Although planning has been expert-driven for much of its history, participatory planning has become popular in recent decades. By including as many players as possible in public process, the outcome, whether it is what had originally been planned for or something new, is inherently unique to the community being planned for. Other justifications for participatory planning include creating social change, strengthening social capital, and establishing governance required to manage the commons. This course will emphasize the need for community buy-in as it pertains to disaster planning and recovery, as the role of the constituent is fundamentally important to the participatory planning process, particularly at the local level.
In proposing a course such as this, our group recognizes that to date there are certain challenges that have prohibited, andmany times hindered the potential for a media/planner partnership According to Lauren Pollock of FEMA: “ During Hurricane Katrina, FEMA employees were directed to have limited contact with the media; some of the staff were silenced, and some of the evacuees were censored...” Ms. Pollock demonstrates an example of the mistrust between the media and planners. Some of the challenges in the media/planner relationship are a result of miscommunication and lack of education between two fields. The media plays an important role in disaster management. Media can be very versatile, and has many outlets to disseminate information quickly to the public before, during and after a disaster. As Kara Oberg mentioned, disasters link planners and the media. This speaks to the importance of our proposed course. Part of the course agenda will address the barriers in the media/planner relationship, as well as some of the negative perceptions of the media that have unfortunately helped to create these barriers. One of the events that contributed to the negative perceptions of the media, and the lack of trust the public had in the media, was the coverage of Hurricane Katrina.
At the completion of our proposed course, students are expected to leave with skills and knowledge in four main areas: 1. Understanding the basics of disasters (including theory) and the role media has historically played in disasters. Describing the various roles the media plays in disasters, and how this can be incorporated into the disaster planning process, while providing a link to the community. Allowing students the ability to contribute a new perspective and outlook on disasters. Recognizing the vital role open communication plays amongst media and planners, especially in times of disasters.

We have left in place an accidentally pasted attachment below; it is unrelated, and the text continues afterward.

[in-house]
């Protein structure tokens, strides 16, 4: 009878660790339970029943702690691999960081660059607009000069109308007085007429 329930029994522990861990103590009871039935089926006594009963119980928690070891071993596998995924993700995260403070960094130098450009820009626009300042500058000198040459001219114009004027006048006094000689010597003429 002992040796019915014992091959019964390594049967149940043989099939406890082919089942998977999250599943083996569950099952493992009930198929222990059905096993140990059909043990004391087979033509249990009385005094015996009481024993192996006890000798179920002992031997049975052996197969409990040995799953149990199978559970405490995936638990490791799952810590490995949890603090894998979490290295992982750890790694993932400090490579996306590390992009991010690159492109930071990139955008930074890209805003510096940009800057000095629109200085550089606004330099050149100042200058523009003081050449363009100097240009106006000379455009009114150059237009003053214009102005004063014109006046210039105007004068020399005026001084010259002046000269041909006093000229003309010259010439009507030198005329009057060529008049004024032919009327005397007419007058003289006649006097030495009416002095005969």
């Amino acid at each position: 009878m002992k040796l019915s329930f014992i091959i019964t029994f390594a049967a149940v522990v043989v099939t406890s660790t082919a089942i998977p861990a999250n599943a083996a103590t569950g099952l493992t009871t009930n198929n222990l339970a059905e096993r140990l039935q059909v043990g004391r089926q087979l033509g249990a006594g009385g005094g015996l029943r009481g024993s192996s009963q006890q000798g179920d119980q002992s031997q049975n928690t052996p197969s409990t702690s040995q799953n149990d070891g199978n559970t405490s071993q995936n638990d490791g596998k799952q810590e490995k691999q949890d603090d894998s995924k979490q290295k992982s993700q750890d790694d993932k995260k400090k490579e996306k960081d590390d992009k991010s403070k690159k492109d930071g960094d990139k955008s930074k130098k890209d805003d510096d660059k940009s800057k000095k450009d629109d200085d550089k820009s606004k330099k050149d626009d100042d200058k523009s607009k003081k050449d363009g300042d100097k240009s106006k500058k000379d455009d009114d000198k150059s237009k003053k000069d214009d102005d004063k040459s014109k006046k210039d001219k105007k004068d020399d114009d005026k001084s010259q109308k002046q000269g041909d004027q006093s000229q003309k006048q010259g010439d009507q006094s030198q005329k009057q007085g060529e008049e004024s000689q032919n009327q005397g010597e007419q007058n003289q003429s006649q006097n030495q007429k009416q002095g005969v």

This course proposal seeks to explore the roles of the planner and the media as a medium of information while examining the potential ways these roles overlap or intersect in the wake of a disaster. Government, community organizations and media involvement in disasters clearly shows a need for these professionals to work in unison. Planners must be able to work closely with member of the media during a time of crisis and be able to identify specific themes to produce an effective and creative way to convey its information by way of the media. We believe this course will provide future planners (students) with the necessary tools needed to best reach the community they both work for. Ivy Frances of FEMA recommends: • Planners need to form a relationship with the media • Planners should utilize the media as much as possible and Lauren Pollick, also of FEMA, said that FEMA has adopted a new media stance which includes media relations training that has created a better relationship with the media
Planners and the media must realize the commonalities within their respective fields. Both are first responders when a disaster strikes Planners and the media act as facilitators within their respective craft They both act as mediators during a time of disaster Having said that the need for the two fields to work in conjunction with one another becomes clear, in everyday terms as well as in specific crisis situations. We believe this course would be beneficial to Boston University, Masters of Urban affairs Program because no other school is currently offering such a program. This course would complement other existing courses while also producing more media savvy planners.
Lisa Bassett, Rufus Faulk, Kara Oberg, Lisa Timberlake, Stephanie Williams Making Media Savvy Planners Course Proposal: Media and Disaster Planning Lisa Bassett, Rufus Faulk, Kara Oberg, Lisa Timberlake, Stephanie Williams
<ul><li>“ In larger disasters, no one – individuals or agencies – has enough information to make decisions, and information is essential to understanding the situation of the whole community – who and what has been impacted, what resources are available and still needed, and what the future holds." </li></ul><ul><li>-Robert Olshansky </li></ul>
Course Agenda Disasters The meeting point of the fields of media and planning with community as the common link between the two News Media Relationship to community in disasters Planners Relationship to community in disasters Challenges Observing the current relationship between the two fields
Planning <ul><li>Seeks buy-in from communities </li></ul><ul><li>Public-private partnerships with consulting firms </li></ul><ul><li>Surveys, charrettes, evening visioning sessions/community meetings </li></ul><ul><li>Advent of social media facilitates this process: </li></ul><ul><ul><li>Twitter/Facebook </li></ul></ul>Contemporary Planning is a Participatory Process
Challenges <ul><li>Challenges in Media/Planner Relationships </li></ul><ul><li>Mistrust </li></ul><ul><li>Negative perceptions </li></ul><ul><li>Lack of media relations education </li></ul>
Class Objectives PROPOSED CLASS OBJECTIVES UNDERSTAND DESCRIBE CONTRIBUTE RECOGNIZE
The Need <ul><li>Ivy Frances of FEMA recommends: </li></ul><ul><li>Planners need to form a relationship with the media </li></ul><ul><li>Planners should utilize the media as much as possible </li></ul>
The Need The Common Ground First Responders Facilitators Mediators